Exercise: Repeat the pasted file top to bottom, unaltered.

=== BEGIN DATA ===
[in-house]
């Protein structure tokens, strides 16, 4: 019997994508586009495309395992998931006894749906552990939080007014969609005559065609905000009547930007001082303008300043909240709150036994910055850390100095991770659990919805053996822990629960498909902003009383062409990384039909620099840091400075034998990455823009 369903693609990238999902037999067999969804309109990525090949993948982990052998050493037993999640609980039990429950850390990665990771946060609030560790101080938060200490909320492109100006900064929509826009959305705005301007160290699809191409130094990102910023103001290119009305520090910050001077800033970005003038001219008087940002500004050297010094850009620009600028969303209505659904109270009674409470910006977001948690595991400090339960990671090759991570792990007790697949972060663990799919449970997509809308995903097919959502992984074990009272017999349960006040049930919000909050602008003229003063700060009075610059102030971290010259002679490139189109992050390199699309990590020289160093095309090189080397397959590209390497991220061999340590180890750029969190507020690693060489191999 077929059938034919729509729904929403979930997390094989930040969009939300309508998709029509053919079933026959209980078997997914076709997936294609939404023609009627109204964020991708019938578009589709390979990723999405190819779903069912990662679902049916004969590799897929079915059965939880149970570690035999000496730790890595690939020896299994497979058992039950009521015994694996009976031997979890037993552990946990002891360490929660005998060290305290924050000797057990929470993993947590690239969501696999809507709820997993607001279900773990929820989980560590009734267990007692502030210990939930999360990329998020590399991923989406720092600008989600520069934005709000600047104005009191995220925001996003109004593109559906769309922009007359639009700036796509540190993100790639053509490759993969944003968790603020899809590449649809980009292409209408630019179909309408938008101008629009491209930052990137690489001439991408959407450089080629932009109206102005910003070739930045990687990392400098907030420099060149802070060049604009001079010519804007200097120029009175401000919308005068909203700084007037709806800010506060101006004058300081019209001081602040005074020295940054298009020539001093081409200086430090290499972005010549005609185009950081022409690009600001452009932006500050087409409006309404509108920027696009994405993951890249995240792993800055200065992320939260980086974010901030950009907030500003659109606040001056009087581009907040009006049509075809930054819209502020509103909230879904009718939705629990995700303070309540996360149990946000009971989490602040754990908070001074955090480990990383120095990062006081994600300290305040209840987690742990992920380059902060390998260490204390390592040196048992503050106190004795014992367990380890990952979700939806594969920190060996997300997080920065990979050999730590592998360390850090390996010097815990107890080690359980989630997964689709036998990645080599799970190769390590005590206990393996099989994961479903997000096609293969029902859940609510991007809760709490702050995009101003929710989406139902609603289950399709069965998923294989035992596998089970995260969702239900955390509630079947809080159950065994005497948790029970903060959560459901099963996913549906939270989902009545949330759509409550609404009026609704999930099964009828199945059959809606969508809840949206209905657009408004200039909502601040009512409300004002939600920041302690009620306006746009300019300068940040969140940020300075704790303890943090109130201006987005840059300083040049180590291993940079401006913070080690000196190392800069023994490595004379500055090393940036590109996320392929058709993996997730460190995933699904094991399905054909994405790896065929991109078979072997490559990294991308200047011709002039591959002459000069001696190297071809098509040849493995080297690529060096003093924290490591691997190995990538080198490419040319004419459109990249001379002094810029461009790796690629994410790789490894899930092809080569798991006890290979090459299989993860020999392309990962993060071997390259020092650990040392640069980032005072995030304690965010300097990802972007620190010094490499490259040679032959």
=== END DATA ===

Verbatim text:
[in-house]
């Protein structure tokens, strides 16, 4: 019997994508586009495309395992998931006894749906552990939080007014969609005559065609905000009547930007001082303008300043909240709150036994910055850390100095991770659990919805053996822990629960498909902003009383062409990384039909620099840091400075034998990455823009 369903693609990238999902037999067999969804309109990525090949993948982990052998050493037993999640609980039990429950850390990665990771946060609030560790101080938060200490909320492109100006900064929509826009959305705005301007160290699809191409130094990102910023103001290119009305520090910050001077800033970005003038001219008087940002500004050297010094850009620009600028969303209505659904109270009674409470910006977001948690595991400090339960990671090759991570792990007790697949972060663990799919449970997509809308995903097919959502992984074990009272017999349960006040049930919000909050602008003229003063700060009075610059102030971290010259002679490139189109992050390199699309990590020289160093095309090189080397397959590209390497991220061999340590180890750029969190507020690693060489191999 077929059938034919729509729904929403979930997390094989930040969009939300309508998709029509053919079933026959209980078997997914076709997936294609939404023609009627109204964020991708019938578009589709390979990723999405190819779903069912990662679902049916004969590799897929079915059965939880149970570690035999000496730790890595690939020896299994497979058992039950009521015994694996009976031997979890037993552990946990002891360490929660005998060290305290924050000797057990929470993993947590690239969501696999809507709820997993607001279900773990929820989980560590009734267990007692502030210990939930999360990329998020590399991923989406720092600008989600520069934005709000600047104005009191995220925001996003109004593109559906769309922009007359639009700036796509540190993100790639053509490759993969944003968790603020899809590449649809980009292409209408630019179909309408938008101008629009491209930052990137690489001439991408959407450089080629932009109206102005910003070739930045990687990392400098907030420099060149802070060049604009001079010519804007200097120029009175401000919308005068909203700084007037709806800010506060101006004058300081019209001081602040005074020295940054298009020539001093081409200086430090290499972005010549005609185009950081022409690009600001452009932006500050087409409006309404509108920027696009994405993951890249995240792993800055200065992320939260980086974010901030950009907030500003659109606040001056009087581009907040009006049509075809930054819209502020509103909230879904009718939705629990995700303070309540996360149990946000009971989490602040754990908070001074955090480990990383120095990062006081994600300290305040209840987690742990992920380059902060390998260490204390390592040196048992503050106190004795014992367990380890990952979700939806594969920190060996997300997080920065990979050999730590592998360390850090390996010097815990107890080690359980989630997964689709036998990645080599799970190769390590005590206990393996099989994961479903997000096609293969029902859940609510991007809760709490702050995009101003929710989406139902609603289950399709069965998923294989035992596998089970995260969702239900955390509630079947809080159950065994005497948790029970903060959560459901099963996913549906939270989902009545949330759509409550609404009026609704999930099964009828199945059959809606969508809840949206209905657009408004200039909502601040009512409300004002939600920041302690009620306006746009300019300068940040969140940020300075704790303890943090109130201006987005840059300083040049180590291993940079401006913070080690000196190392800069023994490595004379500055090393940036590109996320392929058709993996997730460190995933699904094991399905054909994405790896065929991109078979072997490559990294991308200047011709002039591959002459000069001696190297071809098509040849493995080297690529060096003093924290490591691997190995990538080198490419040319004419459109990249001379002094810029461009790796690629994410790789490894899930092809080569798991006890290979090459299989993860020999392309990962993060071997390259020092650990040392640069980032005072995030304690965010300097990802972007620190010094490499490259040679032959």